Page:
Natural gas can travel through literally thousands of miles of pipeline in the journey from the well to your home. Compressors placed at key intervals - usually every 40 to 100 miles along the pipeline network - keep the natural gas moving evenly and reliably.
A so-called "reciprocating" compressor uses a piston to reduce the volume of its compression chamber, increasing the pressure of the gas inside. When the outlet valve opens, the pressurized gas rushes out into the next section of the pipeline. Most reciprocating compressors are powered by natural gas drawn directly from the line.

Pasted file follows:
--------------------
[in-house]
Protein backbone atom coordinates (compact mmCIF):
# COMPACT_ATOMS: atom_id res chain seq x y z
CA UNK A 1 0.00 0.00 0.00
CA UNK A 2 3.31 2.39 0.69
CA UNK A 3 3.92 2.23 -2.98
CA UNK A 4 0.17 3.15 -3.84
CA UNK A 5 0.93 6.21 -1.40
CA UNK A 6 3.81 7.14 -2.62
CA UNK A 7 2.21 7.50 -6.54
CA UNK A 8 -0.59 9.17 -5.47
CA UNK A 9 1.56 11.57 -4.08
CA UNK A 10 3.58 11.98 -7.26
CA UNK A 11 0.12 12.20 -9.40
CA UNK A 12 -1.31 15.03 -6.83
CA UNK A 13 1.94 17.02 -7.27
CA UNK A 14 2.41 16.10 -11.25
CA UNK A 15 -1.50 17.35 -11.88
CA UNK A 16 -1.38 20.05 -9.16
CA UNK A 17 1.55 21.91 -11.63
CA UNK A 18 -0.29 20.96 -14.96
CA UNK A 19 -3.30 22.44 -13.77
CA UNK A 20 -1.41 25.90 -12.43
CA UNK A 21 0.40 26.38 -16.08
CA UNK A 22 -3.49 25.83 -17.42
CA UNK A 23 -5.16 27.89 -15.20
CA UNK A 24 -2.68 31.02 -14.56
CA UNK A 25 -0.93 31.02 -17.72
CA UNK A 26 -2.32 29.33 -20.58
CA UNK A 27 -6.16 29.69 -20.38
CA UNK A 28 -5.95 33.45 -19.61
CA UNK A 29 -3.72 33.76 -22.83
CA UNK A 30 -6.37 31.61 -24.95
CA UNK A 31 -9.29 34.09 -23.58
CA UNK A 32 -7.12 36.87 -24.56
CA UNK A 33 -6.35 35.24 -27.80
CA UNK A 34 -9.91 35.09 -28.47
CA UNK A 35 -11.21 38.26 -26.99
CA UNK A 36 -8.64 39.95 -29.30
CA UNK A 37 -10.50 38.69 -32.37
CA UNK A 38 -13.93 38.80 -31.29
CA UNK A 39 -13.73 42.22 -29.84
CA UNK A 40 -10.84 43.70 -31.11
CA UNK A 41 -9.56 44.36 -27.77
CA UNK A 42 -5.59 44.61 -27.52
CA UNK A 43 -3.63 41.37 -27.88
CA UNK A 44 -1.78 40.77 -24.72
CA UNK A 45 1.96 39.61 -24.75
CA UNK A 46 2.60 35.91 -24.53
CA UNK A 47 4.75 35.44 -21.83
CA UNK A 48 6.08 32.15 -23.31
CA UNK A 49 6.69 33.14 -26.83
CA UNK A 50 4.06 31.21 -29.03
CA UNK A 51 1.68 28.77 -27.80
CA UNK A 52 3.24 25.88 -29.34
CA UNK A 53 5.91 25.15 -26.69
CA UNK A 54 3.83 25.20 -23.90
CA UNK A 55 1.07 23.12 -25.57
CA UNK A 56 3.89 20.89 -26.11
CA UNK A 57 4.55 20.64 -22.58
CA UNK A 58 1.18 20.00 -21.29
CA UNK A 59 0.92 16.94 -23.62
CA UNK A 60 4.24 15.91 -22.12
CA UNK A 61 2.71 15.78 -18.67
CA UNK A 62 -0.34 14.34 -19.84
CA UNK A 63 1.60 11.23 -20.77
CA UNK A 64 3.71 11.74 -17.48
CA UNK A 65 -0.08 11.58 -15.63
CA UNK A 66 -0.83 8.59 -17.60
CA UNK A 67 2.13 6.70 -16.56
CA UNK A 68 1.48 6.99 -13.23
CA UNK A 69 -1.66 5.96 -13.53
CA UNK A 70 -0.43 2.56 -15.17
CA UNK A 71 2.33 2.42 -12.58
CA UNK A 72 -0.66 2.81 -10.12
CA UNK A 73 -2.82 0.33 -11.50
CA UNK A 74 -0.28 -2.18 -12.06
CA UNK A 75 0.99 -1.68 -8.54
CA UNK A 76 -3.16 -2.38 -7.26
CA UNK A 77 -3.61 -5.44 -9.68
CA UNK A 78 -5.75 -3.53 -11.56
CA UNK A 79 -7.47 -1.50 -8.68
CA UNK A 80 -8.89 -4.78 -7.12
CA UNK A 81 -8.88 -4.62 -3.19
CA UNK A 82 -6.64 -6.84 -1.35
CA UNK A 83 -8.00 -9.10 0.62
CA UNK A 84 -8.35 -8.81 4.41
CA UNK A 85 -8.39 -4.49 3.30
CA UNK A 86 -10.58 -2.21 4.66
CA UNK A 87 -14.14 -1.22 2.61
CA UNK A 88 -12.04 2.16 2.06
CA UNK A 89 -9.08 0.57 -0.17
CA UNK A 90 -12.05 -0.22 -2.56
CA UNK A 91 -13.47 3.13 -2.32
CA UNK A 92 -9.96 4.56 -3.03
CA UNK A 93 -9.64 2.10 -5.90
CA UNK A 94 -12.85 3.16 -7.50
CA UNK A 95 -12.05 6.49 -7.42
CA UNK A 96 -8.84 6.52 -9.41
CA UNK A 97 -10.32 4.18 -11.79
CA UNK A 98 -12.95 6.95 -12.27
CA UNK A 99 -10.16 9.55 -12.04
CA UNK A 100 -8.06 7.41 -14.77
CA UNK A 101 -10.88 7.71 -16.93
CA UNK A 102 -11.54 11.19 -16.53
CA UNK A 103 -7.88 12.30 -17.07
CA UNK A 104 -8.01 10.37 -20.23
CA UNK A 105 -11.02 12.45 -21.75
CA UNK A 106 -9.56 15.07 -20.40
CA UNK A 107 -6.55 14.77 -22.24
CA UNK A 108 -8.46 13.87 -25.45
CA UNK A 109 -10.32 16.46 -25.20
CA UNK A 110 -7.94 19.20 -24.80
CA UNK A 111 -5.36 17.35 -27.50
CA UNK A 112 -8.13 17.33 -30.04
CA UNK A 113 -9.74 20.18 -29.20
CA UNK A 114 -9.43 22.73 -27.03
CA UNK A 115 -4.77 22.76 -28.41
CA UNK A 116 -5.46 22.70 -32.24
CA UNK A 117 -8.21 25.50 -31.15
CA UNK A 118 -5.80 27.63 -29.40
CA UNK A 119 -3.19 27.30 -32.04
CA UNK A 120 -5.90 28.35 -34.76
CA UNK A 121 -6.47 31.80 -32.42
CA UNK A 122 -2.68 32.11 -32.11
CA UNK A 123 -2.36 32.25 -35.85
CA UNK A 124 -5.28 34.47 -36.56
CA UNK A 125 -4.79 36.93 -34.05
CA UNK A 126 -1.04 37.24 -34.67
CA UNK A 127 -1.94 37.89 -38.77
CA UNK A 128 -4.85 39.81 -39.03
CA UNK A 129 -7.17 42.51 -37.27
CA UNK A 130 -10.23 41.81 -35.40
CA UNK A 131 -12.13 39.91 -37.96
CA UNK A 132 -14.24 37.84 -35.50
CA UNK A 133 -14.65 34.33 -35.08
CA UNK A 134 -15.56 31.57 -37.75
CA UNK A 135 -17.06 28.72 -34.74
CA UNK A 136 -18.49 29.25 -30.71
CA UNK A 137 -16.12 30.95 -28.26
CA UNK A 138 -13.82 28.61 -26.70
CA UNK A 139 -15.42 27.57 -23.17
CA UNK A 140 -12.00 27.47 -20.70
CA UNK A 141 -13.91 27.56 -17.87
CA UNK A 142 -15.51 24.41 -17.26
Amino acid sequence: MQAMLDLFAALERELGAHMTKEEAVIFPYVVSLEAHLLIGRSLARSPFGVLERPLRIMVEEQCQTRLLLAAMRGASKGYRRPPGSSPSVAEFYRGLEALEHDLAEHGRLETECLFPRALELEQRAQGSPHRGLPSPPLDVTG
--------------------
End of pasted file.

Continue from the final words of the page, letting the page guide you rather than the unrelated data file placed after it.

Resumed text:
Natural gas pipelines also employ turbine compressors, which are similar in design to the jet engines found on commercial aircraft. And in a few limited circumstances, where strict air emission rules require, pipelines also use compressors powered by electric motors.»next